3. Social media vacation. I’m currently on a hiatus from all social media. It feels different. The urgency fades after a few days. I think it’s helpful to step back and remember what routines feel like without the constant barrage of other people’s business. Another benefit is to guard against “change blindness” which is the tendency to not notice gradual changes over time. Social media platforms change constantly. When Facebook first published “newsfeed” it nearly caused a riot among users concerned with privacy, then after two weeks nobody remembered the old version. Total disconnection, even periodically, will help us notice changes in ourselves and the platforms we use.

Political Detachment

I have to be careful, here, and point out that detachment does not mean apathy. A person may feel inspired into appropriate, even radical, political action. On the other hand, someone recently took a gun and shot up a pizza place after believing a weird online conspiracy theory called “pizzagate.” Much is at stake in the world of politics these days. It can feel like the fate of humanity is hanging in the balance. And it might be. Yet no matter how grim, political reality need not disrupt our personal equilibrium.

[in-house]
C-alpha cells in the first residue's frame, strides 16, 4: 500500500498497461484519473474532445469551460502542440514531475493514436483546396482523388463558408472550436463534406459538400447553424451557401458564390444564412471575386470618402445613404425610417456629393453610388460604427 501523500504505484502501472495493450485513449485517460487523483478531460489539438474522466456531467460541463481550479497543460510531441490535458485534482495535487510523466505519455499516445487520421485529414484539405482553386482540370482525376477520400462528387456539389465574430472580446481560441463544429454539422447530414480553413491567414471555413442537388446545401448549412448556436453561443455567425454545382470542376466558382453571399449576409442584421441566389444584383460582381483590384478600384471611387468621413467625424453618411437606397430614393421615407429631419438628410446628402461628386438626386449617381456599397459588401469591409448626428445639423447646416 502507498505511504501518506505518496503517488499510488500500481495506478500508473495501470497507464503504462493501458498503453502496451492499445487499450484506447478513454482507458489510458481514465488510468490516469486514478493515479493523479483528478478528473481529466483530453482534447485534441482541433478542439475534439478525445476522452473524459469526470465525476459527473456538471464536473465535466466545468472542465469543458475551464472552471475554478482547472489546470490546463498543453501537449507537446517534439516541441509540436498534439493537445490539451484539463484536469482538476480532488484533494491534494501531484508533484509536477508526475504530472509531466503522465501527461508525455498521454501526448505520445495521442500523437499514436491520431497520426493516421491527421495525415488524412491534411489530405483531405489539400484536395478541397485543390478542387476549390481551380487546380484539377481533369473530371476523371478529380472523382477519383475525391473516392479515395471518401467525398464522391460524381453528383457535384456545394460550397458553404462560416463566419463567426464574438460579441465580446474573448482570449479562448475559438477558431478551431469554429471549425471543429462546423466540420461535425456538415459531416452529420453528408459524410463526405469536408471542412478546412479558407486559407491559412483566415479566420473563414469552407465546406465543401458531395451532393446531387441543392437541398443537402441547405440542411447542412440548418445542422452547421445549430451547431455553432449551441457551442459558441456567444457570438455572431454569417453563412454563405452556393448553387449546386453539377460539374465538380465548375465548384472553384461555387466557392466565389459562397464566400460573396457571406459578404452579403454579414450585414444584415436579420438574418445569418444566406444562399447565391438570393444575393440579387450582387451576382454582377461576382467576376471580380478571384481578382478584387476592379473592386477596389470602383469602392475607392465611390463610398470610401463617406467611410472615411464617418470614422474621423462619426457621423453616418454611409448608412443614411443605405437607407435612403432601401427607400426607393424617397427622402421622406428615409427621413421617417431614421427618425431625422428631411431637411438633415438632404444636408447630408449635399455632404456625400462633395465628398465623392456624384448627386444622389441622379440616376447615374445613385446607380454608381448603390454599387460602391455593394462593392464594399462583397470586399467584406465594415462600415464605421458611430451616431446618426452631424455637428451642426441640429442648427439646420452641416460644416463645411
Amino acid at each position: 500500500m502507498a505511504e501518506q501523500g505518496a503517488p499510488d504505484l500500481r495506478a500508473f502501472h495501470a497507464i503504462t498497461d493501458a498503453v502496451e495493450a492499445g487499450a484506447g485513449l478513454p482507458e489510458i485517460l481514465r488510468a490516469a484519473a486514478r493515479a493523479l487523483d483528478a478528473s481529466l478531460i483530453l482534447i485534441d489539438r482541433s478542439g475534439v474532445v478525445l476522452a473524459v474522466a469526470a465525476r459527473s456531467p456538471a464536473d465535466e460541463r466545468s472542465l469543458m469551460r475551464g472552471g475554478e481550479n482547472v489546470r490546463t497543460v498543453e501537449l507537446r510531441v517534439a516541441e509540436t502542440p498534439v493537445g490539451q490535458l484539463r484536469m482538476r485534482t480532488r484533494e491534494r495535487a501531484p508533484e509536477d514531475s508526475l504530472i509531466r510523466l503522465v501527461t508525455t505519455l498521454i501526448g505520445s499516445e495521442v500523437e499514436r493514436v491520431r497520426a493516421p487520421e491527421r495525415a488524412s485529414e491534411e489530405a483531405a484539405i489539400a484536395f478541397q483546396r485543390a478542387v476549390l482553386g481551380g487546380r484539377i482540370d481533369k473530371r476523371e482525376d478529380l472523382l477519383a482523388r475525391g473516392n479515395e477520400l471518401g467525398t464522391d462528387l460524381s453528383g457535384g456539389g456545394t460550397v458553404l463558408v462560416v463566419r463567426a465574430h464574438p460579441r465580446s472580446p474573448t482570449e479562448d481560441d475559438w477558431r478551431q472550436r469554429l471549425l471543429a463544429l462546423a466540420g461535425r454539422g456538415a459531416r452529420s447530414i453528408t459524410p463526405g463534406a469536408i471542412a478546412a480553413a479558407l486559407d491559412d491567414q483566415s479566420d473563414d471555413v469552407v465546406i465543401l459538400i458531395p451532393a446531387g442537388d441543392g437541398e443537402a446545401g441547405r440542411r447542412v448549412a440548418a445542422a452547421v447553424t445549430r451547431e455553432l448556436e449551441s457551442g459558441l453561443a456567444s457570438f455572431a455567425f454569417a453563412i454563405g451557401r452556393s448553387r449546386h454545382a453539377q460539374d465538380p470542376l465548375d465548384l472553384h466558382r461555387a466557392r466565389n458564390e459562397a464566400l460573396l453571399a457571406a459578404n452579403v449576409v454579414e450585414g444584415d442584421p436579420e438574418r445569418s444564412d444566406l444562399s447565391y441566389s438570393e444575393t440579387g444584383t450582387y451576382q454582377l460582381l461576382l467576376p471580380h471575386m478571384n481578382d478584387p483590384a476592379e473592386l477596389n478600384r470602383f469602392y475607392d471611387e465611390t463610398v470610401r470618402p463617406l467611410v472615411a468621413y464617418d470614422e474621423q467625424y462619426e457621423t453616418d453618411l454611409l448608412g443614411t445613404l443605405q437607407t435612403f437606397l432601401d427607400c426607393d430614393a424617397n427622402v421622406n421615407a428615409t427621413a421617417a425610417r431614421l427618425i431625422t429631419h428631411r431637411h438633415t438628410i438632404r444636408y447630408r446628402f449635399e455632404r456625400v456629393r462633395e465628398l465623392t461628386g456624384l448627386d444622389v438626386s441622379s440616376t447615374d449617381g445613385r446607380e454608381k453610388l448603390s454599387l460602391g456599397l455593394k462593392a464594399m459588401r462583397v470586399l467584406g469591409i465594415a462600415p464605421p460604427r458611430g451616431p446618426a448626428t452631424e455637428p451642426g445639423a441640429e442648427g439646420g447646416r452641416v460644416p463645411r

1. Check emotions with reality. Partisanship is fueled by emotion. Democrats and Republicans hate each other. The other side is stupid. Any idea from the other side is automatically wrong. We wear these worldview filters, which are charged with intense feelings. In a world of alternative facts, both sides need to check their feelings, look first to reason and evidence, and approach reality with clear eyes.

2. Seek other points of view. Try out an open mind. I’ve been so absorbed in my distaste for the president that I find myself cathartically reading liberal screed. So I’ve started forcing myself to read conservative articles in the National Review. If I disagree or feel angry with a point, I try to notice why. The practice rounds out thinking and allows new perspectives. Holy anger can be called for at times. But without critically examining our own ideas or openly considering different views, we might develop a ‘pizzagate’ mindset without realizing it.

3. Breathe. No matter how important current events seem, the people in our lives are always more important. Even if a war breaks out or chaos erupts in the streets, our lives are shaped by our interactions with the people around us.